Augusten Burroughs: “This Is How” Dispenses Self-Help Advice

This is how you survive the unsurvivable, this is how you lose that which you cannot bear to lose, this is how you reinvent yourself, overcome your abusers, fulfill your ambitions and meet the love of your life: by following what is true, no matter where it leads you. Augusten Burroughs, This Is How

In 2006 the best-selling memoir of Augusten BurroughsRunning With Scissors, in which he relates his account of being adopted by his mother’s nutty psychiatrist when neither parent can raise him, was made into a movie. Great cast, not so great film.

Among his various other books is Dry, a memoir of his later recovery from alcoholism. According to Wikipedia, Burroughs is currently writing a version of this to be a series on Showtime.

In his latest book, out today, Burroughs tries his hand at offering us advice on all types of issues. And here’s the title—This Is How: Proven Aid in Overcoming Shyness, Molestation, Fatness, Spinsterhood, Grief, Disease, Lushery, Decrepitude & More. For Young and Old Alike. Have I mentioned his dark sense of humor?

Selected Reviews of This Is How

Rosemary Counter, The Globe and Mail: “By his own admission, Augusten Burroughs is not a self-help writer. In fact, the memoirist – best known for his account of ultimate familial dysfunction in Running with Scissors – doesn’t even like self-help…[It] is equal parts self-help and anti-self-help, with a dash of memoir.”

Kirkus Reviews: “Despite pages of platitudes, Burroughs provides plenty of worthy material on the absurdity of the human condition and the unpredictability of contemporary life.”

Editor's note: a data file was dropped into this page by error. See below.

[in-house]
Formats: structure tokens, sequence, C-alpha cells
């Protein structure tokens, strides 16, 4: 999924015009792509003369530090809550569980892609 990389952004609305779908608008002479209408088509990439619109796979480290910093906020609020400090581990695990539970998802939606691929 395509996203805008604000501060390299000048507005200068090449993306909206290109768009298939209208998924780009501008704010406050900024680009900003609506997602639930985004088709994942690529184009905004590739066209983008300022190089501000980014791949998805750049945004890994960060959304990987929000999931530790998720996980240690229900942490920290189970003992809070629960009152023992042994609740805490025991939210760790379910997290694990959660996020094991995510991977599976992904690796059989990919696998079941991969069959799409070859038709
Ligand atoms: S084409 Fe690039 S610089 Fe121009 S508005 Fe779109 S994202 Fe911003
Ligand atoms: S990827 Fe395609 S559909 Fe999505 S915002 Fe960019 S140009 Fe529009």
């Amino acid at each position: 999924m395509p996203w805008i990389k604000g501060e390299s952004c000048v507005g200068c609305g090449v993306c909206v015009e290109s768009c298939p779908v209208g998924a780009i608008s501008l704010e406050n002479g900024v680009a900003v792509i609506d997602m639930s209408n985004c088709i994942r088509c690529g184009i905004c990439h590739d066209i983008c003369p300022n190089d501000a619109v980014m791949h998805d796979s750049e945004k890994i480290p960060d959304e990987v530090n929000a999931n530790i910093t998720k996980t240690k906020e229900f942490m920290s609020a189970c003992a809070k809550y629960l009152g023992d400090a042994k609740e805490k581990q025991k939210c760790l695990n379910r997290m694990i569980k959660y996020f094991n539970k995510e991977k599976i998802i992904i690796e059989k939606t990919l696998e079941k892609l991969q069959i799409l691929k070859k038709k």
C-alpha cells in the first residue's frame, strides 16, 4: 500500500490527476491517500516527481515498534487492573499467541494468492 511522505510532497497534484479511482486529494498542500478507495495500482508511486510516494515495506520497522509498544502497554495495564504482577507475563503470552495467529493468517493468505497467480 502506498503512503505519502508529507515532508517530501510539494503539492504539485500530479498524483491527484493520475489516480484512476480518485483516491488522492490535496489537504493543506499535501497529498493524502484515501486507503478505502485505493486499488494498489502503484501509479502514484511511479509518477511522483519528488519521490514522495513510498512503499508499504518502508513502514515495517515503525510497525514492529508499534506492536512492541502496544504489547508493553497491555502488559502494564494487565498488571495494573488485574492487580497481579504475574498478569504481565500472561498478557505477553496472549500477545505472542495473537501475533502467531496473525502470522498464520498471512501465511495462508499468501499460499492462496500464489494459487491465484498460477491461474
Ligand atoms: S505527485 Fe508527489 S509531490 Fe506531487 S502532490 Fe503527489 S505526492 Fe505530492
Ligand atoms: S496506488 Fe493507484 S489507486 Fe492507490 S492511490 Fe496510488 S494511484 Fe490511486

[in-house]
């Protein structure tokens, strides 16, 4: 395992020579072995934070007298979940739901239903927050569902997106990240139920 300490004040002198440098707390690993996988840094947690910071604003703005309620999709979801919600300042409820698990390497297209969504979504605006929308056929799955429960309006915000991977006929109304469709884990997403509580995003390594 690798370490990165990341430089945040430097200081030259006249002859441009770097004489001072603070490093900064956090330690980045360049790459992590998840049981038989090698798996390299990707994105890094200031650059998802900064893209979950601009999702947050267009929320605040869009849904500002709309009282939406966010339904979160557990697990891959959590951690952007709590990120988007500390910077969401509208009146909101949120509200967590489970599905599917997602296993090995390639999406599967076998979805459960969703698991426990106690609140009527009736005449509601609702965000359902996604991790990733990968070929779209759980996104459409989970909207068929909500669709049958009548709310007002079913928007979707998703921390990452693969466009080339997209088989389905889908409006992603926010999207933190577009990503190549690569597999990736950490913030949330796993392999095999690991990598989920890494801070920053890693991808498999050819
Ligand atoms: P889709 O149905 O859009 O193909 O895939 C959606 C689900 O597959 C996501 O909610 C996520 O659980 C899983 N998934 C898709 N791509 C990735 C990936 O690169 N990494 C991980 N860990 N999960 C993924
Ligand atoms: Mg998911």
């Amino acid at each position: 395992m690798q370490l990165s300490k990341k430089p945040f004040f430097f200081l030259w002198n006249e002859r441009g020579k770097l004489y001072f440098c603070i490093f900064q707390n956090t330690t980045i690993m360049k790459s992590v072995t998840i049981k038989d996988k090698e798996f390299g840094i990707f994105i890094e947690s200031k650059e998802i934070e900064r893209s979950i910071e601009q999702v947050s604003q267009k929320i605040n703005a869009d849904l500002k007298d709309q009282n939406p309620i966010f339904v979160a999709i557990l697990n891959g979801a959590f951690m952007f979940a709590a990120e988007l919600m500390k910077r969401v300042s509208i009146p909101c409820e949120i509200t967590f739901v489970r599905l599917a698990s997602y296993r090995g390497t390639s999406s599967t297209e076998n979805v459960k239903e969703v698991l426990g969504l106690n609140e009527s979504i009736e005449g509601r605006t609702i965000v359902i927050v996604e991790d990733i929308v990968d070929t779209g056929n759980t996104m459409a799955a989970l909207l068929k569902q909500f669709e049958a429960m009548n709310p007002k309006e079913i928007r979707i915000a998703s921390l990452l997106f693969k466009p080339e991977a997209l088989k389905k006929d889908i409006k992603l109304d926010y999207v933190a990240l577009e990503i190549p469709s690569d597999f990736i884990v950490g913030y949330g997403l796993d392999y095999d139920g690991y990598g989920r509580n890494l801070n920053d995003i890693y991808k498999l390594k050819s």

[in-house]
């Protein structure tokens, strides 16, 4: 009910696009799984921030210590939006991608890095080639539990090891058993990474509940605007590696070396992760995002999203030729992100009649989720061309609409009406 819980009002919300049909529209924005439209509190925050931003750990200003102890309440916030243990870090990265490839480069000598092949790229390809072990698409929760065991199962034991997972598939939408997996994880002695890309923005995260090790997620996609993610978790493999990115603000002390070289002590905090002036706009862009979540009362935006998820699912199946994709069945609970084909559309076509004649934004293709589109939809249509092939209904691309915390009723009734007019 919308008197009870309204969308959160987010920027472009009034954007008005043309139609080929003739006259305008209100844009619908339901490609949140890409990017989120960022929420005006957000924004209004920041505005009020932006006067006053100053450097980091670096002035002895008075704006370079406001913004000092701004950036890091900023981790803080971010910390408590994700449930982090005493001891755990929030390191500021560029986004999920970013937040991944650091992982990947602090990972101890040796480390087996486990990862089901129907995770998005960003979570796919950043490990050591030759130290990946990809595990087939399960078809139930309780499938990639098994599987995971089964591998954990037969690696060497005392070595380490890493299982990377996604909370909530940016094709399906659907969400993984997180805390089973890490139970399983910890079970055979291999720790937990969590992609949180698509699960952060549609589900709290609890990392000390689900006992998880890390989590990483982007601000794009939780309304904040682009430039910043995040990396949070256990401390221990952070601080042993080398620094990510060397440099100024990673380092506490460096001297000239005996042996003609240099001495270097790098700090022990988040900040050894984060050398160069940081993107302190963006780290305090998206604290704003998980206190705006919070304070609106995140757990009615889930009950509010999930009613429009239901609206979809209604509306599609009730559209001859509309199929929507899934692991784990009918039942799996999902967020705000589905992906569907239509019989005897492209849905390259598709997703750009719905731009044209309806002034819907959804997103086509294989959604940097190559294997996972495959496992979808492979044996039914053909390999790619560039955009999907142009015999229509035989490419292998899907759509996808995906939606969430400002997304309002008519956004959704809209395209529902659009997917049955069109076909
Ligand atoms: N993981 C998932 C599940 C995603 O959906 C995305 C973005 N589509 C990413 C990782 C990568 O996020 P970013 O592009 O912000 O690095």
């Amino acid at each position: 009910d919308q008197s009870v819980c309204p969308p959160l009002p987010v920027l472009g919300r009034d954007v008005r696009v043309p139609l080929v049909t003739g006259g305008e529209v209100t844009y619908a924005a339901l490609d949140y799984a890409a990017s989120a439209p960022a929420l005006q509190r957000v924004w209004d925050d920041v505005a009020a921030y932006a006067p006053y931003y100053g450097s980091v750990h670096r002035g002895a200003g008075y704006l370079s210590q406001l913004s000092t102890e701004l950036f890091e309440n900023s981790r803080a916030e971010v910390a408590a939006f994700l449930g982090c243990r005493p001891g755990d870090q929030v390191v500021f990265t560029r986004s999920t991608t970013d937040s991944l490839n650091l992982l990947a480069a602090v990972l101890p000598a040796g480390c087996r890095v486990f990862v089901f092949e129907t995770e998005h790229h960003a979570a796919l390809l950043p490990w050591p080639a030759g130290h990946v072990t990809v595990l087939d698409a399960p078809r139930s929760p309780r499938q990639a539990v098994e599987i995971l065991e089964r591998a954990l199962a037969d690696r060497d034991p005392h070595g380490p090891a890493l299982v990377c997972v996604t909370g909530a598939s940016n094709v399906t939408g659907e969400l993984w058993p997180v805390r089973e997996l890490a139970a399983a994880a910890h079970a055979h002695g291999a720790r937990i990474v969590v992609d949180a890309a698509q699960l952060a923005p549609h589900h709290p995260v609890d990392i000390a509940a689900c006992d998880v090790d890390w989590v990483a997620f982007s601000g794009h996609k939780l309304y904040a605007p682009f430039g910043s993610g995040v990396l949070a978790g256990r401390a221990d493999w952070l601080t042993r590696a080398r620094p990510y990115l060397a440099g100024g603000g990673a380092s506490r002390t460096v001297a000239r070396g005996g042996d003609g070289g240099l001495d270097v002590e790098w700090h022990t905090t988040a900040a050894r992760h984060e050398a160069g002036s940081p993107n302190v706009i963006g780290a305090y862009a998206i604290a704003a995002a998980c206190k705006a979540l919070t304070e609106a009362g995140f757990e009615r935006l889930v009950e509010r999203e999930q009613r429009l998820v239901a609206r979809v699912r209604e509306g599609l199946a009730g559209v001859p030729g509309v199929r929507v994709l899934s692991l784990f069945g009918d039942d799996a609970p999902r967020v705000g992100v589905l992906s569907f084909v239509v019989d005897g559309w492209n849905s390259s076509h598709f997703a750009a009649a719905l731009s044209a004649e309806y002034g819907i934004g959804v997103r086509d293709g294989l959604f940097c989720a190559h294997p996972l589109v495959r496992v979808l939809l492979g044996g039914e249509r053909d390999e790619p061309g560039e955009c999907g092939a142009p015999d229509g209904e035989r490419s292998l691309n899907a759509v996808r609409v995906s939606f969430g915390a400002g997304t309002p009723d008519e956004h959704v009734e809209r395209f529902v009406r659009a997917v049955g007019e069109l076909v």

Michael Sims, Washington Post:

This book is frustrating but not worthless. In the chapter ‘How to End Your Life,’ Burroughs writes touchingly about how he weighed the pros and cons of suicide, examining a list of what he wanted his own death to accomplish. ‘When I saw it this way,’ he says, ‘I realized something. It wasn’t that I wanted to kill myself. What I really wanted was to end my life.’ He wanted to change his old life into a new one, beginning with choosing a new first and last name. (He did leave his real name, Chris Robison, behind.) Burroughs denounces the maddening happy-talkers who advise us to walk around smiling no matter how we feel. ‘Affirmations are dishonest,’ he insists. ‘They are a form of self-betrayal based on bogus, side-of-the-cereal-box psychology.’ He argues that we must first stop lying to ourselves. Such assertions are difficult to argue with, but they are not new.

Click here if you’re interested in a schedule of his book tour.

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